By Danielle Agugliaro


Danielle is a junior magazine journalism student at Syracuse University hoping to one day connect beauty, fashion, and environmental science journalism in an engaging way for the public. When she’s not busy working on assignments she likes to relax with a Kurt Vonnegut novel, smoothie bowl, and her pet bird, Alfie.

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Facebook Friends Forever

Thursday, May 27th, 2010

So, I’m sure it’s obvious by now that I write about friendship, love – that kind of thing. And, with an old friend’s birthday being today, I’ve been thinking…

Okay, so, facebook? It’s there so we can keep in contact with old friends and new friends and blahblahblah. I’m sure most people have one, I know I do. For the longest time I didn’t want one, I saw no reason for it. Last year, though, a friend just went and made one for me and I haven’t looked back…well, I have, but not often. The thing about my facebook, though, is that I don’t talk to the people I’m “friends” with. Those I do, I also text them frequently. All of those people I thought to keep in contact with once we became facebook friends I don’t even bother with, because I realized why we weren’t friends in the first place (and not being close facebook friends with someone is in large part due to their status updates – if I have to read those lyrics to “Airplane” again, I’ll go crazy). What’s the point of having something to keep in contact with people who I already keep in contact with? Yet I still have mine, and probably will for a long time.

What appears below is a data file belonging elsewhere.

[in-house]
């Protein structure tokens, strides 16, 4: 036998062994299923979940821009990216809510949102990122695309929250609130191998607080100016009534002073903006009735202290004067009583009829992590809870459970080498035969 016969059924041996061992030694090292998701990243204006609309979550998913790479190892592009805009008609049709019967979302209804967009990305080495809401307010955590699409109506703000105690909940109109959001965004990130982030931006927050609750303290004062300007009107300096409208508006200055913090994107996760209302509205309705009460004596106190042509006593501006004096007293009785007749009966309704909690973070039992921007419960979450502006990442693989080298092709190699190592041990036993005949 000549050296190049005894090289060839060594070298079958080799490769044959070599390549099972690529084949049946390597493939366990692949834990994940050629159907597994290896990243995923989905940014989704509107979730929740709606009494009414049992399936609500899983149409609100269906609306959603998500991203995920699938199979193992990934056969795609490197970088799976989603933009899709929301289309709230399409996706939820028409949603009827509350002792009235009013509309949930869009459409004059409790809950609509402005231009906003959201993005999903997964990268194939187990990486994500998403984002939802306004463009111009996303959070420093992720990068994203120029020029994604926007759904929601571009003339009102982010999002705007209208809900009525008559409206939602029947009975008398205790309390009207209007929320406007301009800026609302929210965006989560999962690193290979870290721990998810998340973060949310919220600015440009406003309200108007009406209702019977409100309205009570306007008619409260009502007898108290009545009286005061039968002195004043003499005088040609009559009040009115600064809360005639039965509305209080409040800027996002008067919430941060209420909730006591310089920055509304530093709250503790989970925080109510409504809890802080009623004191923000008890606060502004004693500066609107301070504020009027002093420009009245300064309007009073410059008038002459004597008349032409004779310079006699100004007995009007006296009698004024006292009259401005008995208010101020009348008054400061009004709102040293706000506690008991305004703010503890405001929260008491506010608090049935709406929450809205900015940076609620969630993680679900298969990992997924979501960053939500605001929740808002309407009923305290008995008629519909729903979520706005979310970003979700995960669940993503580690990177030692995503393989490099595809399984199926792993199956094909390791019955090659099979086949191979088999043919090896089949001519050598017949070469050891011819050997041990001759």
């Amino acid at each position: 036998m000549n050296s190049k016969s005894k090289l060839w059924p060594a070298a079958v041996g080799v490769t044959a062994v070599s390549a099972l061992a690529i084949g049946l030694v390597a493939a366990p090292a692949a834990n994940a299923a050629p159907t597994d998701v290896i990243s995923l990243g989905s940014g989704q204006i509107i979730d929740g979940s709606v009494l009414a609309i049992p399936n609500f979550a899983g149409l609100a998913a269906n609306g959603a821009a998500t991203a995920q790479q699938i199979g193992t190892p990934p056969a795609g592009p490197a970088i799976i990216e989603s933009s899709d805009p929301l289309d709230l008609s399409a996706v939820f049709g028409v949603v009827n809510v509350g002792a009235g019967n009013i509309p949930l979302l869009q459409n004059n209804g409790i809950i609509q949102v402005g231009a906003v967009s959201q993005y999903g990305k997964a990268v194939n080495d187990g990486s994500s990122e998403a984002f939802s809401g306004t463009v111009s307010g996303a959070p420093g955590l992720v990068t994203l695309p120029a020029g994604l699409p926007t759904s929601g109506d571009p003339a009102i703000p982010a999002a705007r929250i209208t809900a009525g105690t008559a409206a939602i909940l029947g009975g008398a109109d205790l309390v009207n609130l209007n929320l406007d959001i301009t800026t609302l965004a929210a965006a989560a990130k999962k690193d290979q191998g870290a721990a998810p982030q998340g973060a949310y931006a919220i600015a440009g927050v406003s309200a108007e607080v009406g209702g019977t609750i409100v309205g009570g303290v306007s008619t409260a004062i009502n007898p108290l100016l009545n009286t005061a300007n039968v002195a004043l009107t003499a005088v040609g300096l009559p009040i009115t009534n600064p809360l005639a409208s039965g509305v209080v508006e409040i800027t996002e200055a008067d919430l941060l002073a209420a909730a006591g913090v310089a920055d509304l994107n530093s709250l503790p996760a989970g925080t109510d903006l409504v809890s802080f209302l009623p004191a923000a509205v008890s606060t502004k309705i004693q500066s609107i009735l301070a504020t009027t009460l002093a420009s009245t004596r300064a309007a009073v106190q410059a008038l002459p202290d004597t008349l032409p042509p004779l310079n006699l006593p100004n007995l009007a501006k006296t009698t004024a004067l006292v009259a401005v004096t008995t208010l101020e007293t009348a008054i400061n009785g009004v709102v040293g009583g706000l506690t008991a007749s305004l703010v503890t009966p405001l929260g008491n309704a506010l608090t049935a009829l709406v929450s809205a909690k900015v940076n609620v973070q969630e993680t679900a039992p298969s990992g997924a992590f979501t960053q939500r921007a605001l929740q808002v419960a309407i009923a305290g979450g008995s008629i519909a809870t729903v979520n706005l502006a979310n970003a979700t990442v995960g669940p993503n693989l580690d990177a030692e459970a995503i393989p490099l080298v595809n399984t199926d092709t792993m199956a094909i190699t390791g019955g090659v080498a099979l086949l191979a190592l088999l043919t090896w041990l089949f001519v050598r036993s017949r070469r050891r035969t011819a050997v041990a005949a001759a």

As I said earlier, my friend’s birthday is today. Of course, all of her facebook friends are aware and have been sending her well wishes. Now, I know for a fact that half of the people who said “Happy birthday!” are people she doesn’t like, and they probably know it, too, yet they say it all the same. Now, is this an olive branch, a chance at reconciliation? Or is it just something a person does when they see So-and-So’s birthday Today on the side of their page? Another friend of mine was mad that I didn’t wish her a facebook happy birthday, even though I said it through phone call and text. Are things not official if they aren’t facebook official?

I’ve noticed that a lot of people have 300+ friends, and I personally don’t know that many people, let alone am actual friends with that many. My graduating high school class was a little over 700 students, but I can only name 100 on a good day. If I didn’t know a person in high school, why would I connect with them now? One could argue that it’s important to make new friends, but now that I’m in a completely different state, it seems to make new friends with those I graduated with.

Am I thinking too much about this? I don’t even know what my point is, aside from the general confusion I get when some person I’ve never met before, who went to the same high school as me but graduated either earlier or later, tries to be my “friend.” I say no to them, but a lot of people don’t because they like looking at inflated numbers of friends, even if they really aren’t. With friendship, it’s quality, not quantity, right?

-Mary K